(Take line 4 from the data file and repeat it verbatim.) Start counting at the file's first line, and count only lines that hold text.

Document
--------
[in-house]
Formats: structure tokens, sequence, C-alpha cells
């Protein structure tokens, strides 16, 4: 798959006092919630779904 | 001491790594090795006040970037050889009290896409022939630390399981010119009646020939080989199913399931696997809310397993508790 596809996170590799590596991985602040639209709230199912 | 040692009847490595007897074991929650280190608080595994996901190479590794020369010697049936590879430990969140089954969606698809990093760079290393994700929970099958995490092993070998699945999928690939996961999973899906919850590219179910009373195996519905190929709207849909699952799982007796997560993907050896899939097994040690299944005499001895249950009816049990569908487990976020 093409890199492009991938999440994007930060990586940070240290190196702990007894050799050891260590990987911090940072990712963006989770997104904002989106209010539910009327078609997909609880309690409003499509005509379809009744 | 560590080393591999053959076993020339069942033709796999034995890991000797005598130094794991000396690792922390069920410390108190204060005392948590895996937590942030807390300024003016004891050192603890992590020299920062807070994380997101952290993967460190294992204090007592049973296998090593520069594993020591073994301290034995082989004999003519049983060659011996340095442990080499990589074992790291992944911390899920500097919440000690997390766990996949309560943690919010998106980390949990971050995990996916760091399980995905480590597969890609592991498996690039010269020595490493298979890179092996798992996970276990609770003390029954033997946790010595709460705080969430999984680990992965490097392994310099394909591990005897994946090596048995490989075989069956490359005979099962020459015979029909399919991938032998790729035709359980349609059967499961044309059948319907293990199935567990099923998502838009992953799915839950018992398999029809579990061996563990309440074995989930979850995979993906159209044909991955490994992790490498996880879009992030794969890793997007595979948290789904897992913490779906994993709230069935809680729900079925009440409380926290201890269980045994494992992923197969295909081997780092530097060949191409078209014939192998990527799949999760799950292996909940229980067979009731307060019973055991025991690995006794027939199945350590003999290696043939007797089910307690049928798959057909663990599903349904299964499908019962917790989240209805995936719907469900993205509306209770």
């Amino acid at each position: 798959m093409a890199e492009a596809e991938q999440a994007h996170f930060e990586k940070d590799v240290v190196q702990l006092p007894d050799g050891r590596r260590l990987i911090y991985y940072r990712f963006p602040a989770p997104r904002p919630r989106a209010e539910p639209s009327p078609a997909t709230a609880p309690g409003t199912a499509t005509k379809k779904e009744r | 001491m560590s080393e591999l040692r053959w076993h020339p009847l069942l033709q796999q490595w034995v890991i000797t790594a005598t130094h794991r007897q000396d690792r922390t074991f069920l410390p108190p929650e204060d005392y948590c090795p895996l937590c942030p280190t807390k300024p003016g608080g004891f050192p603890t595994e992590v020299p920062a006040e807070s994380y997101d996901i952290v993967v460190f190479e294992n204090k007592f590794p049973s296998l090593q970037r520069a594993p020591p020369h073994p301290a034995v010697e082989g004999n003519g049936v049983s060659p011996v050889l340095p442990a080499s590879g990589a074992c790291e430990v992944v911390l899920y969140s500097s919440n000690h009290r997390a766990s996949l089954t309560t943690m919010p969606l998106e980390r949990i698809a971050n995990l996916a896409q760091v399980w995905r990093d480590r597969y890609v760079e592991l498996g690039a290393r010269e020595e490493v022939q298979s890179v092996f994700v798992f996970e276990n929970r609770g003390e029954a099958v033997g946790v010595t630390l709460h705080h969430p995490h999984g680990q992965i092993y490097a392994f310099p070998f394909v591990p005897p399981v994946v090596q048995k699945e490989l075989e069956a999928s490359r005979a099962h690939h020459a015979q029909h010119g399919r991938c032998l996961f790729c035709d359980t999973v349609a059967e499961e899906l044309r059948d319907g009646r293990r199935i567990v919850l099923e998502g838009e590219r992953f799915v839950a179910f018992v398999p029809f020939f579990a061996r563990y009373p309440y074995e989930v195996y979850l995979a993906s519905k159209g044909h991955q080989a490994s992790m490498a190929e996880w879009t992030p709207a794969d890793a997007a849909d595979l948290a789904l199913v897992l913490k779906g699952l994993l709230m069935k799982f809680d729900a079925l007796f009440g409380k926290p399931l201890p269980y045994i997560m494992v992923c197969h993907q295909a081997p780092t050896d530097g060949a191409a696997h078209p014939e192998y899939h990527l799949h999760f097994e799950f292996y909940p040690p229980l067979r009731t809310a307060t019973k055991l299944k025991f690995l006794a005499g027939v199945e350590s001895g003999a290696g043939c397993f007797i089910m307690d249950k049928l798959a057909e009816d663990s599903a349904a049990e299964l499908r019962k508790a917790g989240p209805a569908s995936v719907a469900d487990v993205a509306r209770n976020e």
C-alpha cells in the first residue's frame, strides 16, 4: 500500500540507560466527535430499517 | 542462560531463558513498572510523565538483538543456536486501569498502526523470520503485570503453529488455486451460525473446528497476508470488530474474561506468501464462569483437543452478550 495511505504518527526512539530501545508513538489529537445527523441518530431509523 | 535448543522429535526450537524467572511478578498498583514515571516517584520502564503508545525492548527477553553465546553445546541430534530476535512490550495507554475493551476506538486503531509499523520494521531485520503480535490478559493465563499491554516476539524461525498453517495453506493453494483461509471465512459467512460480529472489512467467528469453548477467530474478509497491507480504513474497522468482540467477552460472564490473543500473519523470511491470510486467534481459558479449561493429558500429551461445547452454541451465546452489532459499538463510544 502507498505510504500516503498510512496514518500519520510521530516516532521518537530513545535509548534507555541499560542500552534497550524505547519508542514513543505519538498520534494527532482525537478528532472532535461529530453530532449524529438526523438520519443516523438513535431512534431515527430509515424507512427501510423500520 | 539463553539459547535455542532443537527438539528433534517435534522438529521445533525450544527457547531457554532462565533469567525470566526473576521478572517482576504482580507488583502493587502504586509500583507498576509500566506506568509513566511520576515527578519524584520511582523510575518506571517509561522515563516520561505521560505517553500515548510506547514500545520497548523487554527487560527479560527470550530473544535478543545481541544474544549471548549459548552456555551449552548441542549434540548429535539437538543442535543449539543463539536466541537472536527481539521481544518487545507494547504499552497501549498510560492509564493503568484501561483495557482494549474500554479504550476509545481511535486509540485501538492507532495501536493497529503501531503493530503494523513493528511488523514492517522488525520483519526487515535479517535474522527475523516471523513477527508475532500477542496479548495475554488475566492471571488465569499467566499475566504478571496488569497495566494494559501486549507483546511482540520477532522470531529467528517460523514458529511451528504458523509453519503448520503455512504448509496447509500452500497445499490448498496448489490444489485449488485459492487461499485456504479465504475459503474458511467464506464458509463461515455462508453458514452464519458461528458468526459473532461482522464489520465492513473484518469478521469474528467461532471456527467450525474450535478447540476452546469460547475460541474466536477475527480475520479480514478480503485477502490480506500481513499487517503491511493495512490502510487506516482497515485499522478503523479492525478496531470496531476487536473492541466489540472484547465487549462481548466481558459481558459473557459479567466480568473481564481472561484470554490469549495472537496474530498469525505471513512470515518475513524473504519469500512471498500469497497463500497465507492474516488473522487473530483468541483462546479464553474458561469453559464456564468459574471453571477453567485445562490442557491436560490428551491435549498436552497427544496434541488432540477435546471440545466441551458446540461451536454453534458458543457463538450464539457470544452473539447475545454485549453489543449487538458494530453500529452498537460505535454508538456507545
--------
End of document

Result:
């Amino acid at each position: 798959m093409a890199e492009a596809e991938q999440a994007h996170f930060e990586k940070d590799v240290v190196q702990l006092p007894d050799g050891r590596r260590l990987i911090y991985y940072r990712f963006p602040a989770p997104r904002p919630r989106a209010e539910p639209s009327p078609a997909t709230a609880p309690g409003t199912a499509t005509k379809k779904e009744r | 001491m560590s080393e591999l040692r053959w076993h020339p009847l069942l033709q796999q490595w034995v890991i000797t790594a005598t130094h794991r007897q000396d690792r922390t074991f069920l410390p108190p929650e204060d005392y948590c090795p895996l937590c942030p280190t807390k300024p003016g608080g004891f050192p603890t595994e992590v020299p920062a006040e807070s994380y997101d996901i952290v993967v460190f190479e294992n204090k007592f590794p049973s296998l090593q970037r520069a594993p020591p020369h073994p301290a034995v010697e082989g004999n003519g049936v049983s060659p011996v050889l340095p442990a080499s590879g990589a074992c790291e430990v992944v911390l899920y969140s500097s919440n000690h009290r997390a766990s996949l089954t309560t943690m919010p969606l998106e980390r949990i698809a971050n995990l996916a896409q760091v399980w995905r990093d480590r597969y890609v760079e592991l498996g690039a290393r010269e020595e490493v022939q298979s890179v092996f994700v798992f996970e276990n929970r609770g003390e029954a099958v033997g946790v010595t630390l709460h705080h969430p995490h999984g680990q992965i092993y490097a392994f310099p070998f394909v591990p005897p399981v994946v090596q048995k699945e490989l075989e069956a999928s490359r005979a099962h690939h020459a015979q029909h010119g399919r991938c032998l996961f790729c035709d359980t999973v349609a059967e499961e899906l044309r059948d319907g009646r293990r199935i567990v919850l099923e998502g838009e590219r992953f799915v839950a179910f018992v398999p029809f020939f579990a061996r563990y009373p309440y074995e989930v195996y979850l995979a993906s519905k159209g044909h991955q080989a490994s992790m490498a190929e996880w879009t992030p709207a794969d890793a997007a849909d595979l948290a789904l199913v897992l913490k779906g699952l994993l709230m069935k799982f809680d729900a079925l007796f009440g409380k926290p399931l201890p269980y045994i997560m494992v992923c197969h993907q295909a081997p780092t050896d530097g060949a191409a696997h078209p014939e192998y899939h990527l799949h999760f097994e799950f292996y909940p040690p229980l067979r009731t809310a307060t019973k055991l299944k025991f690995l006794a005499g027939v199945e350590s001895g003999a290696g043939c397993f007797i089910m307690d249950k049928l798959a057909e009816d663990s599903a349904a049990e299964l499908r019962k508790a917790g989240p209805a569908s995936v719907a469900d487990v993205a509306r209770n976020e």